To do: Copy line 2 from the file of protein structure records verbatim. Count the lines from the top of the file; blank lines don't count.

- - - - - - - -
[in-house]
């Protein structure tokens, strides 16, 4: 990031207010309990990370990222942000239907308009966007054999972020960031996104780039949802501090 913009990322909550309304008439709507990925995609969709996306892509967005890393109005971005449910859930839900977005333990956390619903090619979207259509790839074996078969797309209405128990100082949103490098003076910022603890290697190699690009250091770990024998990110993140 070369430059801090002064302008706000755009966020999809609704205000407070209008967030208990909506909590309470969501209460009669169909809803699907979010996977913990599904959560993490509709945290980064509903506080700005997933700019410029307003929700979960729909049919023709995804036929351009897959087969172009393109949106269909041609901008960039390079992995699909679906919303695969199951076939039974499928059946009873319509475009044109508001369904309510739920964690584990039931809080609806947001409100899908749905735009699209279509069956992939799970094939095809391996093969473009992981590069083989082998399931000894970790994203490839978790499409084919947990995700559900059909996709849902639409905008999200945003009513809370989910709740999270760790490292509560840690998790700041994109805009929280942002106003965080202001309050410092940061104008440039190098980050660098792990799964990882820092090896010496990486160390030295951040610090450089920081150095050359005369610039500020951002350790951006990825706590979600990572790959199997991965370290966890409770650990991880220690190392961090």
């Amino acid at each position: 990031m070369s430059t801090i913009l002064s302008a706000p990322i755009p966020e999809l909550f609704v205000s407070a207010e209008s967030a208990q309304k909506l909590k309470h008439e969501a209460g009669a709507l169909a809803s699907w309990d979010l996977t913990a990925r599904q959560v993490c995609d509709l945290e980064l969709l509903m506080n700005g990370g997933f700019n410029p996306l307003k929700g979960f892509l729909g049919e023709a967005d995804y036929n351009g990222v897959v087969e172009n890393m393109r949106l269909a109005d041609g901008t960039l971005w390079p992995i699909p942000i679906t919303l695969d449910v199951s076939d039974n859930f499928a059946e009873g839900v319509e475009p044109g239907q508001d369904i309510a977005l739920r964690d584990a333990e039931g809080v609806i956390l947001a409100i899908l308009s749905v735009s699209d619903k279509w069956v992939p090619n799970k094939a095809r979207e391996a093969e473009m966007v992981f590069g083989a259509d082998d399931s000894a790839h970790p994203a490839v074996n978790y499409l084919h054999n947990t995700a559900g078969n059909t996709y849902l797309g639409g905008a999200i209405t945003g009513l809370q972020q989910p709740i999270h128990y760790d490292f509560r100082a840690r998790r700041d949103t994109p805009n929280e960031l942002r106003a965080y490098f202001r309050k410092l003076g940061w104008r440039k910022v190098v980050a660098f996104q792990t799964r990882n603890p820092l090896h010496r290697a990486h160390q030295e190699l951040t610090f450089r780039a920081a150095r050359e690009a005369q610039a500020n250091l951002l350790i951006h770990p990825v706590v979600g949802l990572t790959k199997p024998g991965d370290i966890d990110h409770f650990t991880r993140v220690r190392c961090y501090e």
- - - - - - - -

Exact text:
């Protein structure tokens, strides 16, 4: 990031207010309990990370990222942000239907308009966007054999972020960031996104780039949802501090 913009990322909550309304008439709507990925995609969709996306892509967005890393109005971005449910859930839900977005333990956390619903090619979207259509790839074996078969797309209405128990100082949103490098003076910022603890290697190699690009250091770990024998990110993140 070369430059801090002064302008706000755009966020999809609704205000407070209008967030208990909506909590309470969501209460009669169909809803699907979010996977913990599904959560993490509709945290980064509903506080700005997933700019410029307003929700979960729909049919023709995804036929351009897959087969172009393109949106269909041609901008960039390079992995699909679906919303695969199951076939039974499928059946009873319509475009044109508001369904309510739920964690584990039931809080609806947001409100899908749905735009699209279509069956992939799970094939095809391996093969473009992981590069083989082998399931000894970790994203490839978790499409084919947990995700559900059909996709849902639409905008999200945003009513809370989910709740999270760790490292509560840690998790700041994109805009929280942002106003965080202001309050410092940061104008440039190098980050660098792990799964990882820092090896010496990486160390030295951040610090450089920081150095050359005369610039500020951002350790951006990825706590979600990572790959199997991965370290966890409770650990991880220690190392961090």